The Glasgow Society of Lady Artists was founded in 1882 by eight female students of the Glasgow School of Art with the aim of according due recognition to women in the field of art.
The eight founding members were successful business women, active in many enterprises, and by 1895 had accumulated sufficient funds to allow the purchase of a house at No. 5 Blythswood Square. It had the distinction of being the first Women Artists' Residential Club in Great Britain and was known as The Glasgow Society of Lady Artists' Club. By 1897 the partnership of George Henry Walton and Fred Rowntree had designed and constructed a gallery for the Club's fourteenth Annual Exhibition.
A disastrous fire on 27 May 1901 destroyed the Gallery and pictures for a special Summer Exhibition mounted in conjunction with the International Exhibition at Kelvingrove Art Gallery and Museum. The Gallery was rebuilt to the design of George Henry Walton and the first exhibition was held on 25 October 1902.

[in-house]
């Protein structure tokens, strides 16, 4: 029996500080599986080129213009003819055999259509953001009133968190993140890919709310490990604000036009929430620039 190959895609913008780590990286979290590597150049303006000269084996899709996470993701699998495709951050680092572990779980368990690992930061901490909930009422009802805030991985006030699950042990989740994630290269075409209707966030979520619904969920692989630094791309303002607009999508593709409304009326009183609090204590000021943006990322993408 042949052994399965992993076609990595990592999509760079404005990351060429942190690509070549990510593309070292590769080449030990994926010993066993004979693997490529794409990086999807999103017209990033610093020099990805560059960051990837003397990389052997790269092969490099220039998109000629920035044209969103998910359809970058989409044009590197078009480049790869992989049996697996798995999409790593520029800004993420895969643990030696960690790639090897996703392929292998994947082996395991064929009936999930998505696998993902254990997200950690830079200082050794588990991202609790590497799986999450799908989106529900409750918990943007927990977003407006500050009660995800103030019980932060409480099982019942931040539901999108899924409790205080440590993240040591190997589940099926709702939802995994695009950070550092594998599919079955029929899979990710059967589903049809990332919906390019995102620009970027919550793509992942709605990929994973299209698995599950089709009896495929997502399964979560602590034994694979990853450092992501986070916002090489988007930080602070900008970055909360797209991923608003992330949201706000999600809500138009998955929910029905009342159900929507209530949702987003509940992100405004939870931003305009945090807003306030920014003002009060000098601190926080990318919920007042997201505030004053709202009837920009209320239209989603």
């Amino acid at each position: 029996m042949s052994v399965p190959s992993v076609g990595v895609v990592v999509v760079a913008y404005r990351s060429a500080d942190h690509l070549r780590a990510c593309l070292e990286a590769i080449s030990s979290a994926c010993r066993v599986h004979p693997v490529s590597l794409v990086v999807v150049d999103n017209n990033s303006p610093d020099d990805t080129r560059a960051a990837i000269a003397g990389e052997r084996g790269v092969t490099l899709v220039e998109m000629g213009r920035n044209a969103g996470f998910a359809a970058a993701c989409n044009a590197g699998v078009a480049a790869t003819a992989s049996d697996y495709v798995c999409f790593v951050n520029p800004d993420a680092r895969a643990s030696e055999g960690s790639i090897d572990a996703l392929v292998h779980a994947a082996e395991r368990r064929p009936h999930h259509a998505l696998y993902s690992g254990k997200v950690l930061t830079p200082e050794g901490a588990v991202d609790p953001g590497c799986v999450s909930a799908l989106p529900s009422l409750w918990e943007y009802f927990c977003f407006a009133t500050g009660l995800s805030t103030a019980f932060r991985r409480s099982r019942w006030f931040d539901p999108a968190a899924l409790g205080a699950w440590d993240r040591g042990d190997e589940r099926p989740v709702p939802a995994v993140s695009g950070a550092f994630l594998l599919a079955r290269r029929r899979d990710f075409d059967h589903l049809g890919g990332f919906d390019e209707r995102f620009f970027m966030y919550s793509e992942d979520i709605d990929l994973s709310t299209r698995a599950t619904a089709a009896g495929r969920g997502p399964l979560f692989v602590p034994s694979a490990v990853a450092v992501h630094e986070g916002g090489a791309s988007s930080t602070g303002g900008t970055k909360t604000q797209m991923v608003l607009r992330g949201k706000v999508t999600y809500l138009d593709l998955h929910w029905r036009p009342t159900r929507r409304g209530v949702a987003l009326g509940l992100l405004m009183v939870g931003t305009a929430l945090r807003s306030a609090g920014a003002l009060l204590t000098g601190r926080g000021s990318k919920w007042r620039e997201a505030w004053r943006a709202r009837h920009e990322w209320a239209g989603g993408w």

In 1907 a Decoration Committee commissioned Charles Rennie Mackintosh to carry out certain interior work and the striking black pedimented neo-classical front door. The Club thrived over the following 64 years until 1971 when it was sold to the Scottish Arts Council.
Some members were determined to revive the Society, which duly happened in 1975 when it was renamed The Glasgow Society of Women Artists with a Centenary Exhibition being held in the Collins Gallery in 1982.